A dead axle called a lazy axle, is not part of the drivetrain, but is instead free-rotating
Mohenjo-daro is an archaeological site in the province of Sindh, Pakistan. Built around 2500 BCE, it was one of the largest settlements of the ancient Indus Valley Civilisation, one of the world's earliest major cities, contemporaneous with the civilizations of ancient Egypt, Minoan Crete, Norte Chico. Mohenjo-daro was abandoned in the 19th century BCE as the Indus Valley Civilization declined, the site was not rediscovered until the 1920s. Significant excavation has since been conducted at the site of the city, designated a UNESCO World Heritage Site in 1980; the site is threatened by erosion and improper restoration. The city's original name is unknown. Based on his analysis of a Mohenjo-daro seal, Iravatham Mahadevan speculates that the city's ancient name could have been Kukkutarma. Cock-fighting may have had ritual and religious significance for the city, with domesticated chickens bred there for sacred purposes, rather than as a food source. Mohenjo-daro may have been a point of diffusion for the eventual worldwide domestication of chickens.
Mohenjo-daro, the modern name for the site, has been variously interpreted as "Mound of the Dead Men" in Sindhi, as "Mound of Mohan". Mohenjo-daro is located west of the Indus River in Larkana District, Pakistan, in a central position between the Indus River and the Ghaggar-Hakra River, it is situated on a Pleistocene ridge in the middle of the flood plain of the Indus River Valley, around 28 kilometres from the town of Larkana. The ridge was prominent during the time of the Indus Valley Civilization, allowing the city to stand above the surrounding flood, but subsequent flooding has since buried most of the ridge in silt deposits; the Indus still flows east of the site, but the Ghaggar-Hakra riverbed on the western side is now dry. Mohenjo-daro was built in the 26th century BCE, it was one of the largest cities of the ancient Indus Valley Civilization known as the Harappan Civilization, which developed around 3,000 BCE from the prehistoric Indus culture. At its height, the Indus Civilization spanned much of what is now Pakistan and North India, extending westwards to the Iranian border, south to Gujarat in India and northwards to an outpost in Bactria, with major urban centers at Harappa, Mohenjo-daro, Kalibangan and Rakhigarhi.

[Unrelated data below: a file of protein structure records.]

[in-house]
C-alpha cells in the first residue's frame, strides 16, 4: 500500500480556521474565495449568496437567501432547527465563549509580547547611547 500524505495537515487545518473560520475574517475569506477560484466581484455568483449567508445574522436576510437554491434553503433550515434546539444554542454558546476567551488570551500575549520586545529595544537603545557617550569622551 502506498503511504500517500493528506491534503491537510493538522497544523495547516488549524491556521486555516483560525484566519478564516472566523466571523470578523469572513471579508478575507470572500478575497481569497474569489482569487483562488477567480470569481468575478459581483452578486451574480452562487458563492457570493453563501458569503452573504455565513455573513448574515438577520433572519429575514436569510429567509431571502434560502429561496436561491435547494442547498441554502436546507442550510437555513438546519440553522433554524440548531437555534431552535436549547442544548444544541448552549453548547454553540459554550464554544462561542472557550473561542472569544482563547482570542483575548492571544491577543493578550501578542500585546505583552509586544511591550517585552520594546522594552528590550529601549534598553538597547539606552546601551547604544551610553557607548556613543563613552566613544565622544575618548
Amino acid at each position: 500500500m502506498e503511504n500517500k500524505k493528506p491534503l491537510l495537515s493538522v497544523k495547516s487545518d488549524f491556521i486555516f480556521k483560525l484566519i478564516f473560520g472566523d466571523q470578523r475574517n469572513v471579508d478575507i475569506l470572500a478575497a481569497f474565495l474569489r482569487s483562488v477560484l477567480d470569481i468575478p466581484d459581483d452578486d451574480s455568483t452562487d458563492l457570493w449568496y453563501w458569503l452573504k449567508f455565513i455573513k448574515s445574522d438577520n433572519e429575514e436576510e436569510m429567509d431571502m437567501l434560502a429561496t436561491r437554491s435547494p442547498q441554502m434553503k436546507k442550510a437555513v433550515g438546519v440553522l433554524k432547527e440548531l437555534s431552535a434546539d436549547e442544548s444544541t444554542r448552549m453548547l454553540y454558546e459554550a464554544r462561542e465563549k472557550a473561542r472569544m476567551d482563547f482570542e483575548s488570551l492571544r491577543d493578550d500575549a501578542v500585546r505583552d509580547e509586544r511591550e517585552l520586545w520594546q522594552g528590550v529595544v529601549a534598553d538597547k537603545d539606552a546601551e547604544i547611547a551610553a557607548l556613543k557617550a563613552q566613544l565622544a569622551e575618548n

Mohenjo-daro was the most advanced city of its time, with remarkably sophisticated civil engineering and urban planning. When the Indus civilization went into sudden decline around 1900 BCE, Mohenjo-daro was abandoned; the ruins of the city remained undocumented for around 3,700 years until R. D. Banerji, an officer of the Archaeological Survey of India, visited the site in 1919–20 identifying what he thought to be a Buddhist stupa known to be there and finding a flint scraper which convinced him of the site's antiquity; this led to large-scale excavations of Mohenjo-daro led by Kashinath Narayan Dikshit in 1924–25, John Marshall in 1925–26. In the 1930s major excavations were conducted at the site under the leadership of Marshall, D. K. Dikshitar and Ernest Mackay. Further excavations were carried out in 1945 by his trainee, Ahmad Hasan Dani; the last major series of excavations were conducted in 1965 by George F. Dales. After 1965 excavations were banned due to weathering damage to the exposed structures, the only projects allowed at the site since have been salvage excavations, surface surveys, conservation projects.